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-" she began, and stopped.   Her hand, which was
in the act of reaching again toward him, paused hi the air.
"Listen," she ordered.   "I heard something."

They waited, then Tolliver said, "It's nothing, Matilda."

"It was," she insisted. "Listen." She went to the outside
door, and stood against it, with her hand on the latch, listen-
ing. "It is," she said. She opened the door a little, and
leaned, staring out.

Mr. Munn moved quickly to the other side of the room.

" It is," she repeated, turning again.   " On the road, horses."

"The soldiers," Mr. Munn said steadily. He opened the
door behind him, gathering himself.

"A door"—Matilda was saying—"to the side, the side

He found the door in the dark, and opened it. He heard a
movement down toward the road. He could make out nothing
at the moment, except the lighter space of the open fields
beyond the yard, and high, to his left, the darker mass of the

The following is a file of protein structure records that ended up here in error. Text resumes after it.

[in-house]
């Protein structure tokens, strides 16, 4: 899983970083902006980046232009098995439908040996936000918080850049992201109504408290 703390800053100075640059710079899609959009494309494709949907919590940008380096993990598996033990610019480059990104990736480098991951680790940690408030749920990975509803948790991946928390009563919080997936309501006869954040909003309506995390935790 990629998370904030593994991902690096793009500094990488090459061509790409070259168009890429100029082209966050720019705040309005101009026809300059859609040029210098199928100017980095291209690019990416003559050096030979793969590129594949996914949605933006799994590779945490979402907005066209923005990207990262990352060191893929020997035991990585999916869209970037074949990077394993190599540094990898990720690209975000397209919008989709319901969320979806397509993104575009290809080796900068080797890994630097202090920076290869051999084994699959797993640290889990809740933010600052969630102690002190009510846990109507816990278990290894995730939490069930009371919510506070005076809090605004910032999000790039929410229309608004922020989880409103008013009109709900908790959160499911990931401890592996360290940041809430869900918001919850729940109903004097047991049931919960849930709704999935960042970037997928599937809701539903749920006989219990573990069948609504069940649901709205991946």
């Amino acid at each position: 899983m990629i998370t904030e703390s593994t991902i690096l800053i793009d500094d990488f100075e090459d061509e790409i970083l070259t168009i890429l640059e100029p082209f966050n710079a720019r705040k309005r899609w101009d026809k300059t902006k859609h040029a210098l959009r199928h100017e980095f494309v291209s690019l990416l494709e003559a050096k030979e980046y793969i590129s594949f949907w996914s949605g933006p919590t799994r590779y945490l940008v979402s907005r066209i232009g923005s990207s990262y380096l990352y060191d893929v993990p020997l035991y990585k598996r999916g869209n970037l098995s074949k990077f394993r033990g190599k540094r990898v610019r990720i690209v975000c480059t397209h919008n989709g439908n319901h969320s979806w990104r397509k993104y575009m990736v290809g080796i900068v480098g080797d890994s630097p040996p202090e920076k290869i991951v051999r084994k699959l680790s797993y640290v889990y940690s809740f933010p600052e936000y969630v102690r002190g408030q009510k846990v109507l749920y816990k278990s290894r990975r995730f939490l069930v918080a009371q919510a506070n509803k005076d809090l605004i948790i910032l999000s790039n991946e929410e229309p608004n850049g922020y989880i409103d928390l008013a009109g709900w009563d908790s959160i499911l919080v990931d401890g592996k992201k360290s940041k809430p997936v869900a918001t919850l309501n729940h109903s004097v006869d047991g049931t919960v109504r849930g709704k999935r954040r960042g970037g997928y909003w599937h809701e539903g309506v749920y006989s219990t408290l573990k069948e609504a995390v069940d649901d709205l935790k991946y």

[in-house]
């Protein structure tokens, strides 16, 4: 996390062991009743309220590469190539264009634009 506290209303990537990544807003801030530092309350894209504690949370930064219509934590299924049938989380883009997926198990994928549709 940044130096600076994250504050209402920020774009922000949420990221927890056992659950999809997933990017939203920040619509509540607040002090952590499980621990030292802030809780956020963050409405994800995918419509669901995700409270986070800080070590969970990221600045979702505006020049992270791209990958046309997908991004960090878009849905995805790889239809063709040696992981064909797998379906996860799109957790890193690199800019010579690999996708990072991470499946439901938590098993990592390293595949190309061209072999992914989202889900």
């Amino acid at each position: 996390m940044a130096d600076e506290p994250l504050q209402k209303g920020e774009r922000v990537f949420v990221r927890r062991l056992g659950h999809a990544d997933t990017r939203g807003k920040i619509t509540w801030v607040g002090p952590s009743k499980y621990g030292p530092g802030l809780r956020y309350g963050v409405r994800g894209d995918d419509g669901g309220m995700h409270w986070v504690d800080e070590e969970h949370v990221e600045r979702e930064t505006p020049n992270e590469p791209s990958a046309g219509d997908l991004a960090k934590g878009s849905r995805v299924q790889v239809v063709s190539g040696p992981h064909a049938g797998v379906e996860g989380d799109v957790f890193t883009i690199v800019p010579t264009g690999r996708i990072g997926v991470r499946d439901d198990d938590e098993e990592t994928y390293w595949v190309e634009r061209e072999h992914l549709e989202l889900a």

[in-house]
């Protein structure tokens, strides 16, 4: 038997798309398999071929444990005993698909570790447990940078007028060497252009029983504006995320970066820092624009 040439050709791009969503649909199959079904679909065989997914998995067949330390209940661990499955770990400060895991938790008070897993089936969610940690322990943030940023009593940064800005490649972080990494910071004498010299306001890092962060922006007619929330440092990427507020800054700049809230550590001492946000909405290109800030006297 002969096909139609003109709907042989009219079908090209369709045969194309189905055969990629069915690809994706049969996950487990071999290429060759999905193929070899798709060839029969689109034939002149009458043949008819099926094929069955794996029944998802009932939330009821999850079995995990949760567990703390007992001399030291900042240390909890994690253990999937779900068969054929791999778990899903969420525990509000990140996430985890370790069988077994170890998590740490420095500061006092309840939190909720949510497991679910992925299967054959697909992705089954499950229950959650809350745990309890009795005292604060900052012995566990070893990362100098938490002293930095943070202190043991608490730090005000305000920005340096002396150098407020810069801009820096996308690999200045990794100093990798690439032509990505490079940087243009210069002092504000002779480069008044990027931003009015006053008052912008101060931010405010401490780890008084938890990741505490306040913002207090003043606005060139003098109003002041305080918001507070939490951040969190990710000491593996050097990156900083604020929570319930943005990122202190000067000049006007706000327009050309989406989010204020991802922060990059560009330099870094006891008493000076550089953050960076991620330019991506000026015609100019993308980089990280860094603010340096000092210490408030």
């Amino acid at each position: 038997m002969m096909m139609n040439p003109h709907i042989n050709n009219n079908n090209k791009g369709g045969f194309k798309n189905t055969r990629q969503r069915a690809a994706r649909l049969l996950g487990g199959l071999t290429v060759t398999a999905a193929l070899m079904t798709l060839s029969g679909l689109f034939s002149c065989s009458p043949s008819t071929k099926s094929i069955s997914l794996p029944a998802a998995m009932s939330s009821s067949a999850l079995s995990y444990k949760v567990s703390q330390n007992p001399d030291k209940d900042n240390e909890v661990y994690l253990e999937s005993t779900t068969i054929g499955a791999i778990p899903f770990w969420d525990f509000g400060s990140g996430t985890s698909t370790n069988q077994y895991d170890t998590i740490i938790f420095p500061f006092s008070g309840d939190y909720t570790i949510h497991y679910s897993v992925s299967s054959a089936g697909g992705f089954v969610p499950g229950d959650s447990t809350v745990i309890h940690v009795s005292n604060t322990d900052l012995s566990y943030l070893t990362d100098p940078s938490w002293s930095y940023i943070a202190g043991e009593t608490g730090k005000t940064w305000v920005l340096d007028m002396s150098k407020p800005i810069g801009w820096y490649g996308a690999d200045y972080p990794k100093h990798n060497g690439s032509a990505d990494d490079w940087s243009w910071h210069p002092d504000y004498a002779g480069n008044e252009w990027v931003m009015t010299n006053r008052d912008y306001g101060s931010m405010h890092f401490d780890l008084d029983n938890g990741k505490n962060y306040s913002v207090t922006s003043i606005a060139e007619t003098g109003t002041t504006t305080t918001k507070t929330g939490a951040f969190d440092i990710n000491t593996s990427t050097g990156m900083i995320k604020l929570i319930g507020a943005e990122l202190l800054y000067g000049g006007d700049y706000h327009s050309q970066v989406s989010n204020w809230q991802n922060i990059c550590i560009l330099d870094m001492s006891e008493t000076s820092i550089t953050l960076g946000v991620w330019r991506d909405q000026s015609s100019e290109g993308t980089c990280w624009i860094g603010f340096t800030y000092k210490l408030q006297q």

woods. Half-crouching, he ran across the yard, stumbling.
He ran into the wall, and fell, and got over. Sylvestus, he
thought; Sylvestus, he told them. Then: He waited till to-
day, he didn't have nerve till today, all this time, weeks, and
didn't have the nerve till today. He ran on across the rough
ground, and fell, and ran. "The bastard, the bastard," he
breathed aloud.

Ahead of him, across the field, were the woods. Down the
slope, there were the voices calling, sharply, hollowly, like the
voices of boys. At that sound, so empty in the darkness, an
astonishing delight sprang up in him, a wild and intoxicating
contempt. He scarcely felt the ground beneath him, under
his plunging stride.

He fell again, and, rising, saw to one side and above Mm
on the slope, vaguely against the field and paler sky, the
standing form of a man. But there—there, beyond that form
—would be the woods, the absorbing darkness, the safety, the
swift and secret foot. And only that form between. As he
lifted the revolver and aimed at that dark figure, he was cer-